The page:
“Animal care is one of the top cornerstones of what we do with our animals,” said Zoo Executive Director Gregg Dancho, who noted the new addition includes a large picture window. “Guests can come by and actually see the diets being prepared.”
The 1,200-square-foot facility, which will cost about $500,000, was approved during the Bill Finch administration, but Mayor Joe Ganim said he fully supports the renovations.
“It’s more than an attraction,” Ganim said of the zoo. “It’s really something special in the city.”
The new facility will be an addition to what is now the New World Tropics building at the center of the zoo. Built in the 1950s, the former “Monkey House” was considered so state of the art it made the cover of Look magazine.
But times have changed and the building has undergone several renovations in past years, Dancho said.
What has never gotten a makeover is the humble kitchen to the south side of the building. Staffers have to haul meat and produce from basement coolers up to the site to prepare meals for the tigers, bears, prairie dogs and other animals many times a day.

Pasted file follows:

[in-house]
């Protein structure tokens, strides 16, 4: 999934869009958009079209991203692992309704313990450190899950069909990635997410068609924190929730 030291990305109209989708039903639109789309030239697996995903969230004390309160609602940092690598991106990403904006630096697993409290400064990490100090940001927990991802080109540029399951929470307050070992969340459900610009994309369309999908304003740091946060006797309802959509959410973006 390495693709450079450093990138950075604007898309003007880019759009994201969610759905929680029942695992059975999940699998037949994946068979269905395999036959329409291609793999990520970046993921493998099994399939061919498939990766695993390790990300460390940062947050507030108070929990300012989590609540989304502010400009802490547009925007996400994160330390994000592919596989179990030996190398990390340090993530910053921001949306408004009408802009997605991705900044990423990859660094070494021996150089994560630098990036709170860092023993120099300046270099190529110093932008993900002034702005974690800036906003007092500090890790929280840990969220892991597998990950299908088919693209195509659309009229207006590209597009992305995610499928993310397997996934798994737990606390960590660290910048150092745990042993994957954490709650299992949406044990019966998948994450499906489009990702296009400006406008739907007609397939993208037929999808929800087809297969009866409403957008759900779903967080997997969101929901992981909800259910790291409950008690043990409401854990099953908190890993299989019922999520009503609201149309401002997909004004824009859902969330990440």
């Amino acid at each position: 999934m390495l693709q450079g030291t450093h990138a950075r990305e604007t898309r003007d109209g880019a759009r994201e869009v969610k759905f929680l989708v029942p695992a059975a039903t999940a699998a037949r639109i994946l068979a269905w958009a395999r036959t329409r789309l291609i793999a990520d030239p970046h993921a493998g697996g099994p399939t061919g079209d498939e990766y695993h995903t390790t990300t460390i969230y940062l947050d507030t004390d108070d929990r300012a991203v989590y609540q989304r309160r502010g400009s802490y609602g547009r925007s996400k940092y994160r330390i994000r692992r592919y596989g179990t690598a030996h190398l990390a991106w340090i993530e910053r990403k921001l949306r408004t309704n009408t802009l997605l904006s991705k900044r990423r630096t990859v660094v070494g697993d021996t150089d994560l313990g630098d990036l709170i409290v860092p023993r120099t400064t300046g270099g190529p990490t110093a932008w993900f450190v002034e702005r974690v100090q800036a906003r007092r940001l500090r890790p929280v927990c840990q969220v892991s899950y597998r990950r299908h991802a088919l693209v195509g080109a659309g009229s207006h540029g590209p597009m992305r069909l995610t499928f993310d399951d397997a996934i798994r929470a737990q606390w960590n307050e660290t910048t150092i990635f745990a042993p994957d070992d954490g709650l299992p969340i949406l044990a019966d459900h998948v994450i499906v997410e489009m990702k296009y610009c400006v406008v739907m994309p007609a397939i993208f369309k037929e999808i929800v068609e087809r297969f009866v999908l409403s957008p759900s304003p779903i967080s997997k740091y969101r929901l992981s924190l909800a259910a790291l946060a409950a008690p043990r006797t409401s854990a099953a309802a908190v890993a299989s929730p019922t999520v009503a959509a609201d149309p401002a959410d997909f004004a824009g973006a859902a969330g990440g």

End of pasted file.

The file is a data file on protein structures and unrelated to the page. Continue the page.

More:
The new facility, designed by Drombroski Architects, will include updated appliances and computers. Staffers will work to prepare specialized diets prescribed by the zoo veterinarian, who Dancho hopes will be joined by a zoo nutritionist in the future.
The building will also house more zoo volunteers and help launch an animal care educational program.
Dancho hopes to hold a grand opening within three or four months.
Standing between zoo staffers holding a baby alligator and a boa constrictor at the groundbreaking, Ganim tried to keep an eye on both of his new reptilian friends.
“It’s really making me comfortable being a politician squeezed between these two,” he joked.
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